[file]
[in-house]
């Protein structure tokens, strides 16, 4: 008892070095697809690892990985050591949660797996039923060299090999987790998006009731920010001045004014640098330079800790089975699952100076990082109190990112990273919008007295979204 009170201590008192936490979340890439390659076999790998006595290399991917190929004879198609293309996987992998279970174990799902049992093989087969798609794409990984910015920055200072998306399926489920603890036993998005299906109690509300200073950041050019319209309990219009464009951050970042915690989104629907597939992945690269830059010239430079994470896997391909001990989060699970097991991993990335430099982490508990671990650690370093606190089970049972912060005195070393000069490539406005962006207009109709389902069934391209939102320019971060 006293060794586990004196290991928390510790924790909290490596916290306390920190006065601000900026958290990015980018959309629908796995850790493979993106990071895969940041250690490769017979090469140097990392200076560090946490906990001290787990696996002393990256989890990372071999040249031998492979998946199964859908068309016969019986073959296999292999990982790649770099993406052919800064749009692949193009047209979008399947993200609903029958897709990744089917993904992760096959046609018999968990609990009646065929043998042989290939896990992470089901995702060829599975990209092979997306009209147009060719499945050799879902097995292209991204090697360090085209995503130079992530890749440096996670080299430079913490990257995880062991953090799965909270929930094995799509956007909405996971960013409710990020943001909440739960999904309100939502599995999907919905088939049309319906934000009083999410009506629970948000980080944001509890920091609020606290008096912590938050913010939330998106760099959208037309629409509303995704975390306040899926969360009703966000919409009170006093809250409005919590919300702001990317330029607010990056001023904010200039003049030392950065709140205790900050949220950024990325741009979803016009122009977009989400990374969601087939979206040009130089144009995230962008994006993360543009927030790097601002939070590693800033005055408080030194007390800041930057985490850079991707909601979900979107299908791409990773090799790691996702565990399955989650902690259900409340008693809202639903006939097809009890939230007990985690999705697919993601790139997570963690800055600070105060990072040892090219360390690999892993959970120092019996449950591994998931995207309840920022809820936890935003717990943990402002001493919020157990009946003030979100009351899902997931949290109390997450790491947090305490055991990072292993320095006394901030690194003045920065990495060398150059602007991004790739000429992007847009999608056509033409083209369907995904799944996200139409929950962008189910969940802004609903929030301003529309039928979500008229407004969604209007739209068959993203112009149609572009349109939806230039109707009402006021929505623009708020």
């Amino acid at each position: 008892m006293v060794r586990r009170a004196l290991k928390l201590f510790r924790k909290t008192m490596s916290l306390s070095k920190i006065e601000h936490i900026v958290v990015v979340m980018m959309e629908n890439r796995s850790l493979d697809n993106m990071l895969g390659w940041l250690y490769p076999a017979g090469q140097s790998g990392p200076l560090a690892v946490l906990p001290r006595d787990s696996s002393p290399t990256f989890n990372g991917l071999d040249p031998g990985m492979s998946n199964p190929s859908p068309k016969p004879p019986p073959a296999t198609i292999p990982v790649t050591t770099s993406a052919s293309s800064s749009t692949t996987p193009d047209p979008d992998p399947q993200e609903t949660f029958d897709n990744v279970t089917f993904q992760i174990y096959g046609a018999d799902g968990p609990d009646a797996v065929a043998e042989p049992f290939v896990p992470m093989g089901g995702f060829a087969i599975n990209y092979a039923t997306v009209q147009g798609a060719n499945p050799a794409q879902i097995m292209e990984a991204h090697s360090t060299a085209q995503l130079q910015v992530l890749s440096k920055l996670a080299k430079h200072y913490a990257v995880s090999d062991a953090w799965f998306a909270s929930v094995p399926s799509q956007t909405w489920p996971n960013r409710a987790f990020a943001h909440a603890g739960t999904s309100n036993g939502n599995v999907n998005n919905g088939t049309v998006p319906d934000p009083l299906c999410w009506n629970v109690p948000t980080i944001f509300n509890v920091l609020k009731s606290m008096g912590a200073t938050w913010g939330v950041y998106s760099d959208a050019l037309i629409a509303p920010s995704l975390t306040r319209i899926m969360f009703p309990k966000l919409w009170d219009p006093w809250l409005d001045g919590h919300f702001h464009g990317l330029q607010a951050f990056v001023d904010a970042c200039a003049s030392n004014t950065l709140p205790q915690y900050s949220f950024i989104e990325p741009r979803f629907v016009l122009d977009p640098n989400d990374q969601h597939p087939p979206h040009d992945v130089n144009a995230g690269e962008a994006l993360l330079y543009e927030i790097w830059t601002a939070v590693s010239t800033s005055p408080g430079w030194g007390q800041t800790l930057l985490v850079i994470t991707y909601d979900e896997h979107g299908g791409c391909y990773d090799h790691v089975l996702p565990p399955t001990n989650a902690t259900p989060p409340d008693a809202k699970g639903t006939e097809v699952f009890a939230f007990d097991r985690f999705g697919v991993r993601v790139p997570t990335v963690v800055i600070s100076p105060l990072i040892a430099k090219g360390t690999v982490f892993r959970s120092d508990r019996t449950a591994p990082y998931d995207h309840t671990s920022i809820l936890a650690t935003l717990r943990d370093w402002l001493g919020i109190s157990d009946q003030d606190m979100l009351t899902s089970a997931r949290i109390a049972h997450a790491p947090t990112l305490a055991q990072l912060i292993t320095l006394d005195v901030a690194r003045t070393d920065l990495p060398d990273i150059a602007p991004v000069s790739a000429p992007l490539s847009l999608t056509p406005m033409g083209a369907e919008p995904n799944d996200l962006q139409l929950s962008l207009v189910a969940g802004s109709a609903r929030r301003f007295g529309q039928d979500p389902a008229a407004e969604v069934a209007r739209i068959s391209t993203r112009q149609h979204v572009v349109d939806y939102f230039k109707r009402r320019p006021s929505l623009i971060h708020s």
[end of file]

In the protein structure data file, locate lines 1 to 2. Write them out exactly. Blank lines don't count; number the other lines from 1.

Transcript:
[in-house]
């Protein structure tokens, strides 16, 4: 008892070095697809690892990985050591949660797996039923060299090999987790998006009731920010001045004014640098330079800790089975699952100076990082109190990112990273919008007295979204 009170201590008192936490979340890439390659076999790998006595290399991917190929004879198609293309996987992998279970174990799902049992093989087969798609794409990984910015920055200072998306399926489920603890036993998005299906109690509300200073950041050019319209309990219009464009951050970042915690989104629907597939992945690269830059010239430079994470896997391909001990989060699970097991991993990335430099982490508990671990650690370093606190089970049972912060005195070393000069490539406005962006207009109709389902069934391209939102320019971060 006293060794586990004196290991928390510790924790909290490596916290306390920190006065601000900026958290990015980018959309629908796995850790493979993106990071895969940041250690490769017979090469140097990392200076560090946490906990001290787990696996002393990256989890990372071999040249031998492979998946199964859908068309016969019986073959296999292999990982790649770099993406052919800064749009692949193009047209979008399947993200609903029958897709990744089917993904992760096959046609018999968990609990009646065929043998042989290939896990992470089901995702060829599975990209092979997306009209147009060719499945050799879902097995292209991204090697360090085209995503130079992530890749440096996670080299430079913490990257995880062991953090799965909270929930094995799509956007909405996971960013409710990020943001909440739960999904309100939502599995999907919905088939049309319906934000009083999410009506629970948000980080944001509890920091609020606290008096912590938050913010939330998106760099959208037309629409509303995704975390306040899926969360009703966000919409009170006093809250409005919590919300702001990317330029607010990056001023904010200039003049030392950065709140205790900050949220950024990325741009979803016009122009977009989400990374969601087939979206040009130089144009995230962008994006993360543009927030790097601002939070590693800033005055408080030194007390800041930057985490850079991707909601979900979107299908791409990773090799790691996702565990399955989650902690259900409340008693809202639903006939097809009890939230007990985690999705697919993601790139997570963690800055600070105060990072040892090219360390690999892993959970120092019996449950591994998931995207309840920022809820936890935003717990943990402002001493919020157990009946003030979100009351899902997931949290109390997450790491947090305490055991990072292993320095006394901030690194003045920065990495060398150059602007991004790739000429992007847009999608056509033409083209369907995904799944996200139409929950962008189910969940802004609903929030301003529309039928979500008229407004969604209007739209068959993203112009149609572009349109939806230039109707009402006021929505623009708020």